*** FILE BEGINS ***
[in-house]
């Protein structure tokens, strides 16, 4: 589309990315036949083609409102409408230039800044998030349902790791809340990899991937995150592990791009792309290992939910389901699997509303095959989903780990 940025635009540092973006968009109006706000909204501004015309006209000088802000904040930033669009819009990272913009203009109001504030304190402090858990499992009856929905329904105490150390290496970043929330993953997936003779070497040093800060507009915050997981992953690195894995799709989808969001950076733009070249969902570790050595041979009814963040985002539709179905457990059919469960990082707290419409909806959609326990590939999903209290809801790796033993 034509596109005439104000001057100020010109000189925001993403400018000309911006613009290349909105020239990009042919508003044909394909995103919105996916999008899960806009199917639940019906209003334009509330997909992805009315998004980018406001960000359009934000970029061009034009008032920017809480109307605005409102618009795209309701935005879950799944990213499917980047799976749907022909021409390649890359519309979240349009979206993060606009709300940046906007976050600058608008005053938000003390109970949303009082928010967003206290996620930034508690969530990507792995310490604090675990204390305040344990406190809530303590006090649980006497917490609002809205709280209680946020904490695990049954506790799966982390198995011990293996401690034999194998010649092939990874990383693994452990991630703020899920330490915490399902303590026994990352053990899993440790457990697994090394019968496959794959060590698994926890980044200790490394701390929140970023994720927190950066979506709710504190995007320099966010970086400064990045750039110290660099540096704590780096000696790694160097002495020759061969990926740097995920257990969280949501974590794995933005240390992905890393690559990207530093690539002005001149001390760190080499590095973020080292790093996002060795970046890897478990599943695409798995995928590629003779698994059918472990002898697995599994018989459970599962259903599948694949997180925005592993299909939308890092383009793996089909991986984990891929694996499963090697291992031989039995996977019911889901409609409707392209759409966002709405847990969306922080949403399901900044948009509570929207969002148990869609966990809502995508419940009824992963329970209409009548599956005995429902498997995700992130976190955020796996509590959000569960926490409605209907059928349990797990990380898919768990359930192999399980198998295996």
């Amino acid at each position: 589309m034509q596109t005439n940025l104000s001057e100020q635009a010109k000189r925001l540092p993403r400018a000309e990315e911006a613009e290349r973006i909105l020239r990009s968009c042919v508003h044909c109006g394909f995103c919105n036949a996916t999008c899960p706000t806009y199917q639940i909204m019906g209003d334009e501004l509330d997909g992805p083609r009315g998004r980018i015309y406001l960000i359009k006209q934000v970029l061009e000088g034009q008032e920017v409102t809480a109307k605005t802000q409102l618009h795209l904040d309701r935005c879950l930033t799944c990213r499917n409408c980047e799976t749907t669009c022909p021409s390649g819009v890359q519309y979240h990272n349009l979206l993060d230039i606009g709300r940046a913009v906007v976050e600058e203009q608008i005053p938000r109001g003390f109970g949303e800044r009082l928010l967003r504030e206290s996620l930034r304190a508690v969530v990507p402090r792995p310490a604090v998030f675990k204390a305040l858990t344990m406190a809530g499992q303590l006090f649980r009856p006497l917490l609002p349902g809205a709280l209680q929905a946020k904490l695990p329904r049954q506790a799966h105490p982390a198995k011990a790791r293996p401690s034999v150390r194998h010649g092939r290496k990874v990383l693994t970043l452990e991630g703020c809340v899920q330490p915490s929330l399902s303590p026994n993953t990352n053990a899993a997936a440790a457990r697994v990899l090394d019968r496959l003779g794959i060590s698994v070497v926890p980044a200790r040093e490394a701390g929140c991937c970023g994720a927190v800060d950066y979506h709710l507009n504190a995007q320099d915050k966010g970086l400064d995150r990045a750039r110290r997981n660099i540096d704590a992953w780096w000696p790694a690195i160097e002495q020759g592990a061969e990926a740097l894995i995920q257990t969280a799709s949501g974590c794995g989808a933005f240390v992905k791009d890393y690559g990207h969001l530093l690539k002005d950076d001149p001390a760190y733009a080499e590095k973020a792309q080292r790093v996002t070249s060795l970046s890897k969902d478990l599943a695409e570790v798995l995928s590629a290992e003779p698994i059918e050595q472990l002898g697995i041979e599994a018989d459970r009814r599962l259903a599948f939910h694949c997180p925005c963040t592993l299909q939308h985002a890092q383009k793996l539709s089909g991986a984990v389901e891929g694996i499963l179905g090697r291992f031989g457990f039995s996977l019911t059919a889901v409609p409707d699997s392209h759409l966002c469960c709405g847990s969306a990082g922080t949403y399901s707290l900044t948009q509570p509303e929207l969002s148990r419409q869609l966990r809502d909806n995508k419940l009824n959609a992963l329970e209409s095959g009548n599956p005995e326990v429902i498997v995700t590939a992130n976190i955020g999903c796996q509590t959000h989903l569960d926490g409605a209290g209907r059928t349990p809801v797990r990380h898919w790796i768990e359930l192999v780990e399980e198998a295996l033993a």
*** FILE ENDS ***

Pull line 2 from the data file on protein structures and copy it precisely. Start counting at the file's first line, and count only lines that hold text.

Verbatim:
């Protein structure tokens, strides 16, 4: 589309990315036949083609409102409408230039800044998030349902790791809340990899991937995150592990791009792309290992939910389901699997509303095959989903780990 940025635009540092973006968009109006706000909204501004015309006209000088802000904040930033669009819009990272913009203009109001504030304190402090858990499992009856929905329904105490150390290496970043929330993953997936003779070497040093800060507009915050997981992953690195894995799709989808969001950076733009070249969902570790050595041979009814963040985002539709179905457990059919469960990082707290419409909806959609326990590939999903209290809801790796033993 034509596109005439104000001057100020010109000189925001993403400018000309911006613009290349909105020239990009042919508003044909394909995103919105996916999008899960806009199917639940019906209003334009509330997909992805009315998004980018406001960000359009934000970029061009034009008032920017809480109307605005409102618009795209309701935005879950799944990213499917980047799976749907022909021409390649890359519309979240349009979206993060606009709300940046906007976050600058608008005053938000003390109970949303009082928010967003206290996620930034508690969530990507792995310490604090675990204390305040344990406190809530303590006090649980006497917490609002809205709280209680946020904490695990049954506790799966982390198995011990293996401690034999194998010649092939990874990383693994452990991630703020899920330490915490399902303590026994990352053990899993440790457990697994090394019968496959794959060590698994926890980044200790490394701390929140970023994720927190950066979506709710504190995007320099966010970086400064990045750039110290660099540096704590780096000696790694160097002495020759061969990926740097995920257990969280949501974590794995933005240390992905890393690559990207530093690539002005001149001390760190080499590095973020080292790093996002060795970046890897478990599943695409798995995928590629003779698994059918472990002898697995599994018989459970599962259903599948694949997180925005592993299909939308890092383009793996089909991986984990891929694996499963090697291992031989039995996977019911889901409609409707392209759409966002709405847990969306922080949403399901900044948009509570929207969002148990869609966990809502995508419940009824992963329970209409009548599956005995429902498997995700992130976190955020796996509590959000569960926490409605209907059928349990797990990380898919768990359930192999399980198998295996």